Carriers to enjoy a two-year 'profit bonanza' from freight rate 'contagion'
FREIGHT rate 'contagion' will bring a two-year 'profit bonanza' for ocean carriers as shippers prepare for a further broadside of rate increases in June across multiple trades, as ocean carriers beef up profits ahead of the peak season
09 May 2021 - 19:00
After a period of stability, following hikes of up to 200 per cent in the second half of last year, transpacific carriers are rolling out a raft of new GRIs, effective June1. For example, Hapag-Lloyd is advising its Asia to North America rates will rise by US$1,200 per FEU, reports UK's The Loadstar.
The upcoming GRIs will push the index up and, in most cases, shippers outside of contracts are already paying considerably more in the form of premium surcharges to ensure space and equipment.
'I follow the indices every week, but we can't even get close to those rates,' one UK forwarder said. 'When you talk to the carriers, they just laugh when you quote those spots. The real market is at least 50 per cent higher, and that doesn't always guarantee you a box release in China.'
And a Chinese forwarding told The Loadstar the best rate he could get for a FEU from Shanghai to Felixstowe, for an end of May shipment, was $14,000 plus an equipment guarantee fee of $1,500.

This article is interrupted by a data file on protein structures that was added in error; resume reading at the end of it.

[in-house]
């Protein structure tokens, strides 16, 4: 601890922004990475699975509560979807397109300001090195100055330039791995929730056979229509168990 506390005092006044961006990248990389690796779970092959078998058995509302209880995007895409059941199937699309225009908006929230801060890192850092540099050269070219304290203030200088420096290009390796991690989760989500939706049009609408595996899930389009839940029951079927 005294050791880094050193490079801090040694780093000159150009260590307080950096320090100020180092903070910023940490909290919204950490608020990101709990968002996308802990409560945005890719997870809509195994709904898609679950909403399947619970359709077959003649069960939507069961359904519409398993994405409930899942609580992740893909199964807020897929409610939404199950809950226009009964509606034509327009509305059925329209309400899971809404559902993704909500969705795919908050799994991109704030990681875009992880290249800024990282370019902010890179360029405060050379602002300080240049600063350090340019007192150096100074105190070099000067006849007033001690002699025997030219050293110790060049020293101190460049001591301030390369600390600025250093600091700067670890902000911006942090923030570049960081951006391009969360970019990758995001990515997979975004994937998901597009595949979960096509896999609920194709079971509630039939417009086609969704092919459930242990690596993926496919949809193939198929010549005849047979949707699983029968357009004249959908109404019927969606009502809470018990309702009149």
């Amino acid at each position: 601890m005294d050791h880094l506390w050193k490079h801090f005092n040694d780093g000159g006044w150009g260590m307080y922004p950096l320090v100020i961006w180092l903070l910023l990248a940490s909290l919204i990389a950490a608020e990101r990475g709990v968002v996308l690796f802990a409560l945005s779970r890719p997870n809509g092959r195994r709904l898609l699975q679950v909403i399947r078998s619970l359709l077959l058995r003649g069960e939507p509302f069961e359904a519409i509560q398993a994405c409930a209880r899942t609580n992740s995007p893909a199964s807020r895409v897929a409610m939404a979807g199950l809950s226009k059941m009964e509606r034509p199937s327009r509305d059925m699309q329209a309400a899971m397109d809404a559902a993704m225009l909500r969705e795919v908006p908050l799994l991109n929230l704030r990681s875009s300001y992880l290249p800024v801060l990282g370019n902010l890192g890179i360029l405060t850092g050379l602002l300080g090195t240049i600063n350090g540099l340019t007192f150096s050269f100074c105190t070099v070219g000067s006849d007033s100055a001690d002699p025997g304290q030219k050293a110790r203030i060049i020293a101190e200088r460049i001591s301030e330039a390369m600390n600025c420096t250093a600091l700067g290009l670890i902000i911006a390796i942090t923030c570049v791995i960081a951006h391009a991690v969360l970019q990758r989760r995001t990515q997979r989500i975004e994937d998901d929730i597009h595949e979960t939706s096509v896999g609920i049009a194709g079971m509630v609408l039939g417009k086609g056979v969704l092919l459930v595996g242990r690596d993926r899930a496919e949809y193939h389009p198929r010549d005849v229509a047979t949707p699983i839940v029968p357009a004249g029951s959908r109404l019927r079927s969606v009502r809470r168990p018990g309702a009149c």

'There is hardly any space, container availability at the depots is very poor and that rate will be gone by tomorrow,' said the contact.
According to Lars Jensen, CEO of Vespucci Maritime, the knock-on disruption to vessel and equipment capacity from the Suez Canal blockage at the end of March could last into the fourth quarter.
Meanwhile, maritime consultant Drewry said today it expects the 'extreme freight rates' on the transpacific and Asia-Europe trades 'will last for at least another three to five months'.
It added: 'There is also a phenomenon of contagion, where extreme freight rates spread from trade route to trade route. This happened last year, when extreme rates on the transpacific spot market were followed by extreme rates on Asia-Europe. There is strong evidence that the transatlantic trade spot market is next in line. For carriers, this means a profit bonanza, for at least another two years.'
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